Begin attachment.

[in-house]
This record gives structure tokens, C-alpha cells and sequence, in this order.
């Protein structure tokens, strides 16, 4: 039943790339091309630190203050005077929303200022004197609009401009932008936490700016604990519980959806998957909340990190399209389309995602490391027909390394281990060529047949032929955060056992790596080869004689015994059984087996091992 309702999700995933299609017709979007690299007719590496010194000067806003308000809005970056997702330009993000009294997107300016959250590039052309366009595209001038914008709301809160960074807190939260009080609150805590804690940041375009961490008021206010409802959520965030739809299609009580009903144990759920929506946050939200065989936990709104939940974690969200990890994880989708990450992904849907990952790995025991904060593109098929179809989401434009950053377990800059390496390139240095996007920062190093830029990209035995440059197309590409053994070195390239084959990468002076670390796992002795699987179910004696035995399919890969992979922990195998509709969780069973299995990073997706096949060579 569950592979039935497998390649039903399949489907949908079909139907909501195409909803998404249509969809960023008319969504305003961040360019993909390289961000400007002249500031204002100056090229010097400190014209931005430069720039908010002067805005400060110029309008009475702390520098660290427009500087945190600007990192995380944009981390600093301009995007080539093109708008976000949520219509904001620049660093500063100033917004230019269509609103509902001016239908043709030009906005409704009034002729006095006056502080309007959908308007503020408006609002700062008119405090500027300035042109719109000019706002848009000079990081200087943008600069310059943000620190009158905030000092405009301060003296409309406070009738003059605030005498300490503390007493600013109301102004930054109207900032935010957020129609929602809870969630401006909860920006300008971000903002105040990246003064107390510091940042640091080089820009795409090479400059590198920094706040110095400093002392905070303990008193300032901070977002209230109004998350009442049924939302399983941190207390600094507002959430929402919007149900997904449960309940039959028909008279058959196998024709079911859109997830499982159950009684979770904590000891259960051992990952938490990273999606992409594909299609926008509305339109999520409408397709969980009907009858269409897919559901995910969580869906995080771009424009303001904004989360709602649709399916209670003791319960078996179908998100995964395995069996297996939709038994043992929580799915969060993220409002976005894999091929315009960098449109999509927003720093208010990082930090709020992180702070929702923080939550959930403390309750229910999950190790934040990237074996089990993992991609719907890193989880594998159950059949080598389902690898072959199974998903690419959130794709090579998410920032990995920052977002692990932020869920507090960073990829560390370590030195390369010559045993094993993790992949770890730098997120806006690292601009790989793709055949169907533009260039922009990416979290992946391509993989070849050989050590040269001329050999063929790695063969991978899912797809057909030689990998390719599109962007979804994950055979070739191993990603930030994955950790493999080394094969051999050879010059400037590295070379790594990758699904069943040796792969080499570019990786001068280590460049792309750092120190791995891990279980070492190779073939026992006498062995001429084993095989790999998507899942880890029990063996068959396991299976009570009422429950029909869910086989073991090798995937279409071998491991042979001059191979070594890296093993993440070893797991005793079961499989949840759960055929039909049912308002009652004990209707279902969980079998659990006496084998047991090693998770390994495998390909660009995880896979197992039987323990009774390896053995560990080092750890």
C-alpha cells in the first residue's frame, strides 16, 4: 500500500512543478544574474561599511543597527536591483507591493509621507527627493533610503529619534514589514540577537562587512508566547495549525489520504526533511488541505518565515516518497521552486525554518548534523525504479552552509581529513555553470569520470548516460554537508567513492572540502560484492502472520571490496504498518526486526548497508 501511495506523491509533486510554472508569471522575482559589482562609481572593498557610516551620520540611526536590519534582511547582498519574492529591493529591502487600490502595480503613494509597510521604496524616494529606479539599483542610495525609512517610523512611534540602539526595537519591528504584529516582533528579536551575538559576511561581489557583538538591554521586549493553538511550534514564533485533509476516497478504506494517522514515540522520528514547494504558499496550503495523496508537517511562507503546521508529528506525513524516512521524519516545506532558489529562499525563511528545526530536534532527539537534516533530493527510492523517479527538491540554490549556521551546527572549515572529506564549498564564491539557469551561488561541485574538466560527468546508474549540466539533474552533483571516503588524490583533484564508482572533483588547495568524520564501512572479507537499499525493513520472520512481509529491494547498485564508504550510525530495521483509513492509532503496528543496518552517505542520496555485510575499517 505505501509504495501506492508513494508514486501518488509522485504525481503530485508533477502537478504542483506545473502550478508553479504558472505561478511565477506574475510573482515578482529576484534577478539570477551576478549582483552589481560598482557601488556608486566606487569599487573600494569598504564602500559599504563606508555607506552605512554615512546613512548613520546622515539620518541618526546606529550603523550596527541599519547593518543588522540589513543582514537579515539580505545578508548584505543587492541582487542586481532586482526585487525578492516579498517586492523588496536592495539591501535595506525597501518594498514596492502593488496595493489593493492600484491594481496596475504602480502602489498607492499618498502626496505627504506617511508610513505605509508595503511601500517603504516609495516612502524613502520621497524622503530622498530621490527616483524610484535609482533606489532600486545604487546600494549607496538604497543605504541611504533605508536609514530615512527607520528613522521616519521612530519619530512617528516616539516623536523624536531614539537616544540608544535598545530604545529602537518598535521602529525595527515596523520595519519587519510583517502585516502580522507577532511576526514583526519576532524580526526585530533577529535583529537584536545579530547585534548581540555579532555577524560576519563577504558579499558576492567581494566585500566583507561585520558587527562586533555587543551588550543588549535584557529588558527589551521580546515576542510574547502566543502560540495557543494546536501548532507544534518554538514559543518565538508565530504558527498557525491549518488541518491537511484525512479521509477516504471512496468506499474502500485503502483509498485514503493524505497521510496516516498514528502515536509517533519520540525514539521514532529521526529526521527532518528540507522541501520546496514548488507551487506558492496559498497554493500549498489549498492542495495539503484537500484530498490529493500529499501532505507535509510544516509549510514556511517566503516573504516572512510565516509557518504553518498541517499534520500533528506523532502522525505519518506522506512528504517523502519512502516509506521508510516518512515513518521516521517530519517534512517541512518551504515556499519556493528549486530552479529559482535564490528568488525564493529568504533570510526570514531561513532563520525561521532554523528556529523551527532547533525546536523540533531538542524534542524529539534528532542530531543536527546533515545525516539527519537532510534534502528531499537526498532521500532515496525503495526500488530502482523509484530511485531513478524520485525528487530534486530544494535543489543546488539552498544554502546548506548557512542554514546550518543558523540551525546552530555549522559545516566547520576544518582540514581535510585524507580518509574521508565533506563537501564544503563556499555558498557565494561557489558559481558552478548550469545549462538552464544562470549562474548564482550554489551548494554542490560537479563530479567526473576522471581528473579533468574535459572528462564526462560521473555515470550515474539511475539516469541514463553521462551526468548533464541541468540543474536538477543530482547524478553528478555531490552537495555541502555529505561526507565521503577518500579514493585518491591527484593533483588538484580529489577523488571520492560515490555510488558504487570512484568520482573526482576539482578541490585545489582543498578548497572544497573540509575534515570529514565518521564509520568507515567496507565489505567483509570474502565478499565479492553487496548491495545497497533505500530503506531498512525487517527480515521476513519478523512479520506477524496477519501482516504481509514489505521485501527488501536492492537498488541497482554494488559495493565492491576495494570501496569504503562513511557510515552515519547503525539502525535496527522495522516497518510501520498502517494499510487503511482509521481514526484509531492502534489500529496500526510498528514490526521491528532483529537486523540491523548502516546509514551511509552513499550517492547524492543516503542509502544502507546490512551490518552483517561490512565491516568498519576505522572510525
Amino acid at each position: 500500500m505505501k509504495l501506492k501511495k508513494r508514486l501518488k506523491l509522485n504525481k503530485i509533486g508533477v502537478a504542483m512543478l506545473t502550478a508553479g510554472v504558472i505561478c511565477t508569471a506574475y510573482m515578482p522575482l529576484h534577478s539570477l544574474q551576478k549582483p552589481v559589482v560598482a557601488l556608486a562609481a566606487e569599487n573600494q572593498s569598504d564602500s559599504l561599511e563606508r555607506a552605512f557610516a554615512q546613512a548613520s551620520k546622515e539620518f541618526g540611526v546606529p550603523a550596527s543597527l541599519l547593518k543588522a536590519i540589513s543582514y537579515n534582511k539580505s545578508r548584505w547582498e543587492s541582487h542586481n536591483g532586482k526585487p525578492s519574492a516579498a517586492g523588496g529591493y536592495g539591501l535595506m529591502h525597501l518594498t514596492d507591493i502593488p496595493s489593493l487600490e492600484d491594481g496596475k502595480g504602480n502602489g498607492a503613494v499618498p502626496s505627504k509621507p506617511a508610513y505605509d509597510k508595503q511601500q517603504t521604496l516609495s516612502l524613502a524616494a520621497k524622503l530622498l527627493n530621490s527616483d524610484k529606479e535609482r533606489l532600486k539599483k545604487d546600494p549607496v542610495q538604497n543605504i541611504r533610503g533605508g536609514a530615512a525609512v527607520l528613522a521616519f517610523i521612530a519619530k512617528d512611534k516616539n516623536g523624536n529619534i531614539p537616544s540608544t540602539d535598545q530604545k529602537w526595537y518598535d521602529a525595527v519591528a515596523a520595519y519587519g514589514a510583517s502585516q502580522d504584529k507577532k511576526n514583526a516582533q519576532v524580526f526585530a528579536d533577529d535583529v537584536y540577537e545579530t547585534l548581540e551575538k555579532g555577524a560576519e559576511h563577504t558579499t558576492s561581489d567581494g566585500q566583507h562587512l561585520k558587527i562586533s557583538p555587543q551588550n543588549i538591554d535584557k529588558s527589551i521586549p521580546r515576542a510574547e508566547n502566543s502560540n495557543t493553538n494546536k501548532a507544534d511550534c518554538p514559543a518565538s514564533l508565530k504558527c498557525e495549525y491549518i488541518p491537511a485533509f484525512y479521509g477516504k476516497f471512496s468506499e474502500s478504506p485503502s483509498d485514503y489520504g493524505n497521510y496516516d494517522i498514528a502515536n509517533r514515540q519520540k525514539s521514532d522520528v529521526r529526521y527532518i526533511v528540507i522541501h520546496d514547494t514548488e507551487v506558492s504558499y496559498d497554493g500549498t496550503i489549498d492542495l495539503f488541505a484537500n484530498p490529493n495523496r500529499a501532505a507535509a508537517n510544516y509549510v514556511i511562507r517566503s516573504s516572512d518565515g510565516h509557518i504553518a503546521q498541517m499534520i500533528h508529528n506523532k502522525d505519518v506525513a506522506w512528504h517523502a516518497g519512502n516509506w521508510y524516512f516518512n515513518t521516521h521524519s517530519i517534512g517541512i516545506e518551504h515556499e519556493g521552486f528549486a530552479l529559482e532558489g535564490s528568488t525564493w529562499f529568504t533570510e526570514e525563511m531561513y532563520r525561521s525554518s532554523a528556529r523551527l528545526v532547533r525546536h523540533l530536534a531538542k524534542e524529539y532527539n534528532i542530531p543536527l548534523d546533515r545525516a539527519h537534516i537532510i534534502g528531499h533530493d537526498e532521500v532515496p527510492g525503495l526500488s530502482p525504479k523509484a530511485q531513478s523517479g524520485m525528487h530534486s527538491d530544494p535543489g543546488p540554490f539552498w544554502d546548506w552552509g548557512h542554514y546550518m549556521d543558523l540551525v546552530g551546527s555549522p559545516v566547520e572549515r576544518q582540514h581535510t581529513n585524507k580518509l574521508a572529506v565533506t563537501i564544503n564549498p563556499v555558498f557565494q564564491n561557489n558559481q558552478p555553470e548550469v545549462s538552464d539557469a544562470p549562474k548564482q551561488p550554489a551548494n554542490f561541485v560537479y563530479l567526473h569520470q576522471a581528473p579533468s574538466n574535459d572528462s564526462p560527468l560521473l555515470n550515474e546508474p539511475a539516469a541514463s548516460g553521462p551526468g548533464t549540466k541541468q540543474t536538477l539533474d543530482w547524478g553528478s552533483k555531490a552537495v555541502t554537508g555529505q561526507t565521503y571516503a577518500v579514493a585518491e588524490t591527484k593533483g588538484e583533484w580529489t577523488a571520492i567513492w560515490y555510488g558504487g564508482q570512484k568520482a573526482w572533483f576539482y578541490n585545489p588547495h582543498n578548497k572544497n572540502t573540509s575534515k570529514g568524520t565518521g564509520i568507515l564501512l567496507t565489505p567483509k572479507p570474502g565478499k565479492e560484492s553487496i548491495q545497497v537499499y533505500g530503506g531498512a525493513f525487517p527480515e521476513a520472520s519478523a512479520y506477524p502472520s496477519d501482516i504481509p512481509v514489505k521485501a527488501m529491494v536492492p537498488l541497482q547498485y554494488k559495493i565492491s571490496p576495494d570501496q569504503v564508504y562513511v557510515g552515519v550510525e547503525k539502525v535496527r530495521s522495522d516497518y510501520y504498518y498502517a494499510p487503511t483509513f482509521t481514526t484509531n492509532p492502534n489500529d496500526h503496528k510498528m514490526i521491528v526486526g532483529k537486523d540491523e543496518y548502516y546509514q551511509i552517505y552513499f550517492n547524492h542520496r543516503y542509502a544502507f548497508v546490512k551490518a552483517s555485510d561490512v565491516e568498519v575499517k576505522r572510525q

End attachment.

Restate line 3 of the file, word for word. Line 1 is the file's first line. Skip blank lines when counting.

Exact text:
């Protein structure tokens, strides 16, 4: 039943790339091309630190203050005077929303200022004197609009401009932008936490700016604990519980959806998957909340990190399209389309995602490391027909390394281990060529047949032929955060056992790596080869004689015994059984087996091992 309702999700995933299609017709979007690299007719590496010194000067806003308000809005970056997702330009993000009294997107300016959250590039052309366009595209001038914008709301809160960074807190939260009080609150805590804690940041375009961490008021206010409802959520965030739809299609009580009903144990759920929506946050939200065989936990709104939940974690969200990890994880989708990450992904849907990952790995025991904060593109098929179809989401434009950053377990800059390496390139240095996007920062190093830029990209035995440059197309590409053994070195390239084959990468002076670390796992002795699987179910004696035995399919890969992979922990195998509709969780069973299995990073997706096949060579 569950592979039935497998390649039903399949489907949908079909139907909501195409909803998404249509969809960023008319969504305003961040360019993909390289961000400007002249500031204002100056090229010097400190014209931005430069720039908010002067805005400060110029309008009475702390520098660290427009500087945190600007990192995380944009981390600093301009995007080539093109708008976000949520219509904001620049660093500063100033917004230019269509609103509902001016239908043709030009906005409704009034002729006095006056502080309007959908308007503020408006609002700062008119405090500027300035042109719109000019706002848009000079990081200087943008600069310059943000620190009158905030000092405009301060003296409309406070009738003059605030005498300490503390007493600013109301102004930054109207900032935010957020129609929602809870969630401006909860920006300008971000903002105040990246003064107390510091940042640091080089820009795409090479400059590198920094706040110095400093002392905070303990008193300032901070977002209230109004998350009442049924939302399983941190207390600094507002959430929402919007149900997904449960309940039959028909008279058959196998024709079911859109997830499982159950009684979770904590000891259960051992990952938490990273999606992409594909299609926008509305339109999520409408397709969980009907009858269409897919559901995910969580869906995080771009424009303001904004989360709602649709399916209670003791319960078996179908998100995964395995069996297996939709038994043992929580799915969060993220409002976005894999091929315009960098449109999509927003720093208010990082930090709020992180702070929702923080939550959930403390309750229910999950190790934040990237074996089990993992991609719907890193989880594998159950059949080598389902690898072959199974998903690419959130794709090579998410920032990995920052977002692990932020869920507090960073990829560390370590030195390369010559045993094993993790992949770890730098997120806006690292601009790989793709055949169907533009260039922009990416979290992946391509993989070849050989050590040269001329050999063929790695063969991978899912797809057909030689990998390719599109962007979804994950055979070739191993990603930030994955950790493999080394094969051999050879010059400037590295070379790594990758699904069943040796792969080499570019990786001068280590460049792309750092120190791995891990279980070492190779073939026992006498062995001429084993095989790999998507899942880890029990063996068959396991299976009570009422429950029909869910086989073991090798995937279409071998491991042979001059191979070594890296093993993440070893797991005793079961499989949840759960055929039909049912308002009652004990209707279902969980079998659990006496084998047991090693998770390994495998390909660009995880896979197992039987323990009774390896053995560990080092750890």